May 5, 2009
Senate Committee on the Judiciary
Subcommittee on Terrorism and Homeland Security
"The Passport Issuance Process: Closing the Door to Fraud"
Dirksen Senate Office Building
May 5, 2009
Deputy Assistant Secretary of State for Consular Affairs
Brenda S. Sprague
Chairman Cardin, Senator Kyl, Senator Feinstein, and distinguished members of the Subcommittee,
I appreciate this opportunity to discuss the passport issuance process and the plans we have to address our fraud vulnerabilities. We take seriously our responsibility to protect U.S. borders and the integrity of the U.S. passport through vigilant adjudication. The Bureau of Consular Affairs (CA) works diligently to improve training, procedures, and oversight throughout the passport adjudication process. The outcome of the General Accountability Office's (GAO) recent investigation shows that we need to do more. We have already taken a number of immediate actions, and are in the process of devising a detailed plan to enhance our entire process and program.
As you already have been briefed, a GAO investigative team informed CA on February 10, 2009, that they had performed a probe of the passport issuance process. The team reported that a GAO investigator submitted four passport applications (three at local postal acceptance facilities and one at a passport agency) utilizing a combination of counterfeit or fraudulently obtained documents. All four applications resulted in U.S. passports being issued in error. The subsequent GAO report specifically identified two major/significant vulnerabilities in our process: one, that Passport Specialists were unknowingly approving applications before all information checks were completed; and two, Passport Specialists and acceptance agents did not recognize fraudulent documents.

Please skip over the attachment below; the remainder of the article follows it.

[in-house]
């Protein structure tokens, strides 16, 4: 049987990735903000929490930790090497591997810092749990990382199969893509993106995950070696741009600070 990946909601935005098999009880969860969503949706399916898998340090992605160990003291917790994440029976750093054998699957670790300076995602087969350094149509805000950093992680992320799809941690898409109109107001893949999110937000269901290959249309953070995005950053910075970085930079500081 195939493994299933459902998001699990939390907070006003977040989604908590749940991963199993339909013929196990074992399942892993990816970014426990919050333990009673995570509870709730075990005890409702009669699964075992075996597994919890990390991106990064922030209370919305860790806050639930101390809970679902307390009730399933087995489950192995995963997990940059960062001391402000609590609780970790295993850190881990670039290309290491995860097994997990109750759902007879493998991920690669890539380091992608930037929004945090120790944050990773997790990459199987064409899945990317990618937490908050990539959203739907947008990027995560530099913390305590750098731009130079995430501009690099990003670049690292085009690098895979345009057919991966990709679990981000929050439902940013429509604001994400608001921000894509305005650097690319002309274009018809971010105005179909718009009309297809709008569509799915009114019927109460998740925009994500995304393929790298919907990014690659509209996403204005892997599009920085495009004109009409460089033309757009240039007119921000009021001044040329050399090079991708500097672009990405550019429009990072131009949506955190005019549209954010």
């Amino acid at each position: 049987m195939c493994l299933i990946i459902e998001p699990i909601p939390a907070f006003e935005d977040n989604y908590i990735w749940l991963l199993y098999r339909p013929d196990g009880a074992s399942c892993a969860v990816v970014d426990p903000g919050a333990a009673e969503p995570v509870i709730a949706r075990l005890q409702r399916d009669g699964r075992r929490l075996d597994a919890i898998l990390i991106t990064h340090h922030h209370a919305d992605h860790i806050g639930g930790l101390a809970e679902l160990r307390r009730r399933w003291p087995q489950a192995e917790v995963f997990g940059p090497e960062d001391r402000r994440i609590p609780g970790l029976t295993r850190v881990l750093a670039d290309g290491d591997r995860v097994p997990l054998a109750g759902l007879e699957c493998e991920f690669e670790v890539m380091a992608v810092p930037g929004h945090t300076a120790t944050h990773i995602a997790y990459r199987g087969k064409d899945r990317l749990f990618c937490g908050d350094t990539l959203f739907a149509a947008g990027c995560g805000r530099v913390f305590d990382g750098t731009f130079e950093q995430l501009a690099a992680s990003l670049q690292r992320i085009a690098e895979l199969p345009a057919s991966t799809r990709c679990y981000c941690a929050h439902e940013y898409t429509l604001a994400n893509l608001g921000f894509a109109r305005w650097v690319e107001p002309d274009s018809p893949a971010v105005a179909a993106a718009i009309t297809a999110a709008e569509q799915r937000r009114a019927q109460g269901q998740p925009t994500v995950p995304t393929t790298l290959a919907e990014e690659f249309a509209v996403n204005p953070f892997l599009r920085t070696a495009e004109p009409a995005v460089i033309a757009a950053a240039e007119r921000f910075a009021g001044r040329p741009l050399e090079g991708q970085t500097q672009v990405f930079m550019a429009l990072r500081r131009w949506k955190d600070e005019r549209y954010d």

CA immediately initiated a number of measures to address these vulnerabilities and to mitigate potential fraud in the future. Some measures taken or contemplated would be more appropriately discussed only in a closed session.
First, upon receiving information from the GAO regarding the four passports issued in error, we promptly identified each passport, and, in accordance with standard operating procedures, we revoked the passports and posted corresponding "lookout alerts" in our internal systems and with U.S. border officials and Interpol.
We suspended adjudication approval authority for the four Passport Specialists who issued the four GAO applications.
We suspended the authority of the acceptance facilities that accepted the three GAO applications.